My Kingdom For a Horse: The Iron Wolves by Andy Remic

At first I thought it was me. I couldn’t understand the sensations I experienced as I read through Andy Remic’s new novel, The Iron Wolves, the first book of his Rage of Kings series. It took me quite a long time—it was somewhere around the third gushing artery or fourth shattered nose—to realize that I was reading a book written in a foreign language.

Story-wise the novel is reasonably apprehensible. Years before the events depicted herein there was a Battle-of-Thermopylae-esque showdown at the Pass of Splintered Bones (and if you’re going to have a grisly, violent showdown, that sounds like the right place to do it), between the forces of evil, represented by the wizard Morkagoth and his mud-orcs, and the forces of not-evil, represented by the military company known as the Iron Wolves.

In the end, the Iron Wolves emerged as victors and legendary heroes. The political and historical landscapes of this fantasy world are unaddressed in the narrative, but I am going to assume Wolves’ victory is supposed to be understood as having been a good thing. Though I tend to be of the opinion you must ask what political grievances the orcs had that were not solvable through diplomacy.

As this tale begins, a sorceress named Orlana the Horse Lady stalks the land, using her magic to create a vast army of twisted animal men, mostly by merging horses with their riders and creating weird body-horror centaurs, but on occasion also turning men into weird slavering Ron Perlmans. Orlana marches her army on Vagandrak, where King Yoon is busy doing all the debauched behaviors you typically do when you’re a mad king.

Old General Dalgoran goes about putting the band back together, seeking out the Iron Wolves for one last hurrah. There’s a bit of Magnificent Seven or Dirty Dozen thrown in—though maybe the most apt comparison is the menagerie of meatballs grimacingly assembled in The Expendables—as the Wolves turn out to be a ragtag band of dissipated misfits, drug addicts, pimps, and gamblers, all difficult to rouse. But somehow they pull it together and ride out together once more. As the Iron Wolves return once more to the Pass of Splintered Bones, they find themselves outnumbered approximately 100,000 to 1, under the rule of a blundering Hannibal Lecter as played by Robin Williams, and fighting against an army of what are basically just scary horses.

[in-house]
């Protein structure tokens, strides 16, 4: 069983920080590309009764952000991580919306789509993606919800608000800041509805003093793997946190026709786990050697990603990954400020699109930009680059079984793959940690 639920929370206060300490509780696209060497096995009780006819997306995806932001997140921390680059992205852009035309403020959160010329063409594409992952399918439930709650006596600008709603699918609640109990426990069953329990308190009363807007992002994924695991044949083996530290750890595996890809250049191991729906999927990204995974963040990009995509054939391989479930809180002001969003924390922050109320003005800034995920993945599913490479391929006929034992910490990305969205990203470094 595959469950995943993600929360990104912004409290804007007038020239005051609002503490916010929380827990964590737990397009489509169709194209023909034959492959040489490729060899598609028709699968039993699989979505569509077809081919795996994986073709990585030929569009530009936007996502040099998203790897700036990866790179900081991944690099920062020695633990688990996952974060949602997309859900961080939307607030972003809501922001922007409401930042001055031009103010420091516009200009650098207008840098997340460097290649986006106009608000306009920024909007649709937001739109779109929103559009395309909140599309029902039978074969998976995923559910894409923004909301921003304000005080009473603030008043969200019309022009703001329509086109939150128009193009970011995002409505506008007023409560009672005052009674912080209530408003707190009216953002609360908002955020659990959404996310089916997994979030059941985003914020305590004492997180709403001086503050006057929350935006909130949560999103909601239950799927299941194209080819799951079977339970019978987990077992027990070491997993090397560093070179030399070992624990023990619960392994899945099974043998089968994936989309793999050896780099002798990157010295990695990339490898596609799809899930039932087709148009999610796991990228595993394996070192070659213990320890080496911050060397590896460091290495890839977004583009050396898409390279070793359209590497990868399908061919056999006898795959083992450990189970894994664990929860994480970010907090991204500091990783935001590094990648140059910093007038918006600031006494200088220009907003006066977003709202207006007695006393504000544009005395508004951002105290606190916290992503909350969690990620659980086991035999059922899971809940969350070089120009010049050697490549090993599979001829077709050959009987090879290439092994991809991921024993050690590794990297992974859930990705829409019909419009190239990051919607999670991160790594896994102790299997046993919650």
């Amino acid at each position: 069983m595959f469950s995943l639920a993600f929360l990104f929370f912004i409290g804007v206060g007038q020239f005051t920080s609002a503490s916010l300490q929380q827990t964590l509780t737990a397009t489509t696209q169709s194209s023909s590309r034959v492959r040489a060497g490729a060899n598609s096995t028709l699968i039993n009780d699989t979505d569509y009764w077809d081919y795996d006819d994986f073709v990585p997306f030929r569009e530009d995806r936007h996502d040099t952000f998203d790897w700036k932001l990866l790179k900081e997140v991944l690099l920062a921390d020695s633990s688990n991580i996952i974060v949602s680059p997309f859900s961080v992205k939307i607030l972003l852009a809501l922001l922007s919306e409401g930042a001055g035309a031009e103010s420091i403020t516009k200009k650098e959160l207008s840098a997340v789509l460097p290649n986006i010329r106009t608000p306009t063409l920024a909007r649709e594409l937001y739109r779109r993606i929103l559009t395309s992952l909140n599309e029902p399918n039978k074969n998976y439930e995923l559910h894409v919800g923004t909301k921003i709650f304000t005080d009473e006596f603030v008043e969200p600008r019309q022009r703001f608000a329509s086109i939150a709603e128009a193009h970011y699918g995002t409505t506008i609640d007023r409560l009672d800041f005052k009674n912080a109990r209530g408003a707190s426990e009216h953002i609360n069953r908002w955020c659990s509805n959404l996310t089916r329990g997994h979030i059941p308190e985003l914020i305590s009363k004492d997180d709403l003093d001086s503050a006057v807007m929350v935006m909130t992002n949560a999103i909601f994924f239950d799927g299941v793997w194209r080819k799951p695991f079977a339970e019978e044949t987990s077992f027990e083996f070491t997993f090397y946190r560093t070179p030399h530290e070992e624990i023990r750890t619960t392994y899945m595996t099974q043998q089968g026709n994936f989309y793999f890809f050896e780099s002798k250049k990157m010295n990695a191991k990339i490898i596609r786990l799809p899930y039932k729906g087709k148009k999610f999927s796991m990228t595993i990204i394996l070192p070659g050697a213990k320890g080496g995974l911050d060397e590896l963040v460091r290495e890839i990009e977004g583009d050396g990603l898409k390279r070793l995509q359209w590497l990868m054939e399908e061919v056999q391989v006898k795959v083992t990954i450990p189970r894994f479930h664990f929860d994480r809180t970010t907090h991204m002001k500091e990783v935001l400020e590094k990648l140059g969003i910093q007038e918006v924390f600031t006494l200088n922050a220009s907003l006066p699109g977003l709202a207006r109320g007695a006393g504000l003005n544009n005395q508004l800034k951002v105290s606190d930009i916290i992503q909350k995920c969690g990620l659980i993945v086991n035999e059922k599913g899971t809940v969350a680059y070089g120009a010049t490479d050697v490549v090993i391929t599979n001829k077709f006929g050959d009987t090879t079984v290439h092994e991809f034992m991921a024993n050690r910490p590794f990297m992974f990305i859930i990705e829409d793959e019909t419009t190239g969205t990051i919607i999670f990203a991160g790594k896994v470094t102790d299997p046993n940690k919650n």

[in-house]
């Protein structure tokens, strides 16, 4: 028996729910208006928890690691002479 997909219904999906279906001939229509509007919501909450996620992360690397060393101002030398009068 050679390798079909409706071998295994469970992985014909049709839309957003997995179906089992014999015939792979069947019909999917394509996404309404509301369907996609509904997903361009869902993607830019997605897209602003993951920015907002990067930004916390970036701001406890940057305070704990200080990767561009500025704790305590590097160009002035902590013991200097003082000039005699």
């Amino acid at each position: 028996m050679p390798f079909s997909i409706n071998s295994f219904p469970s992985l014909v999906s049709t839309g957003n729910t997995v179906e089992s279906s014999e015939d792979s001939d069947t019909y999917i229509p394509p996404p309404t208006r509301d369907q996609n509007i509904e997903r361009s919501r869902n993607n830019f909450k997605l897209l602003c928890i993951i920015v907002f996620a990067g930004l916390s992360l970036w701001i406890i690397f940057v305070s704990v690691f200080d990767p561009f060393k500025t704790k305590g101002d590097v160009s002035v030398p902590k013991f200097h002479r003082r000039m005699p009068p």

The Iron Wolves is pulp fantasy. And I like pulp fantasy, but this is extra pulp. This is a bucket of hot, wet, bloody pulp. It is grimdark to the max. That the word “grimdark” is not infrequently used to describe Remic’s prose, but describes also a particularly violent genre of fanfiction is perhaps not coincidental. There are some ineffable qualities of “bookness” that you expect the stories you read to possess, and when a book lacks these one can only be puzzled at the fact that the thing in your hands is, in fact, a book. You can see it is with your eyes.

Remic’s writing has the shambolic violence and gearstuck pottymouth of Quentin Tarantino but unfortunately none of the humor, sensitivity to character, or formal playfulness. And while he’s clearly reaching for a sprawling, interconnected web of multi-character personal strands in the vein of George R. R. Martin, the only parts of that toolkit he’s really comfortable with are the parts where characters get horribly tortured from time to time. Two thirds of the way through the book the reader is still being introduced to brand new main characters, and still struggling to distinguish those introduced already.

I’m not sure I can say whether I liked or disliked this book. And by that I don’t mean I’m conflicted or indecisive on the subject, I mean it’s maybe not an answerable question. There are books that you think are bad books, and there are books that may or not be bad books but are simply for an audience different from yourself, and then there are books so alienated from your experience and expectation as a reader that it’s difficult to even imagine how they can be approached. This book is like that. This book does not speak my language.

Like the vast phalanges of book reviewers who for hours sullenly stared at a blank page trying to imagine something meaningful they could say about Fifty Shades of Grey after it became a blockbuster hit too big to ignore, I find myself in the position of having to review an almost foreign work without a translator. As with Fifty Shades, the reviewer is rendered almost irrelevant in the equation, the discernment (one hopes) one has developed and honed to a keen edge is like a scalpel brought to a gun fight.

This is not so much to mourn once more, tediously, the death of the book, nor to eulogize its gatekeepers. There is and always has been a place for folk art, which, in effect, is what this is. That place is probably not in the canon, unfortunately, but who reads the canon anymore really. I do look forward to the day when the bestseller lists are mostly dominated by Supernatural slashfic and a random assortment of creepypasta, though I will understand most of those about as much as I truly understood The Iron Wolves. I think every reader needs occasional encouragement to get down off their high horse.


The Iron Wolves is available now from Angry Robot.

David Moran lives in San Francisco with two cats and his roommate, The Lesser Key of Solomon. Sometimes he tweets.


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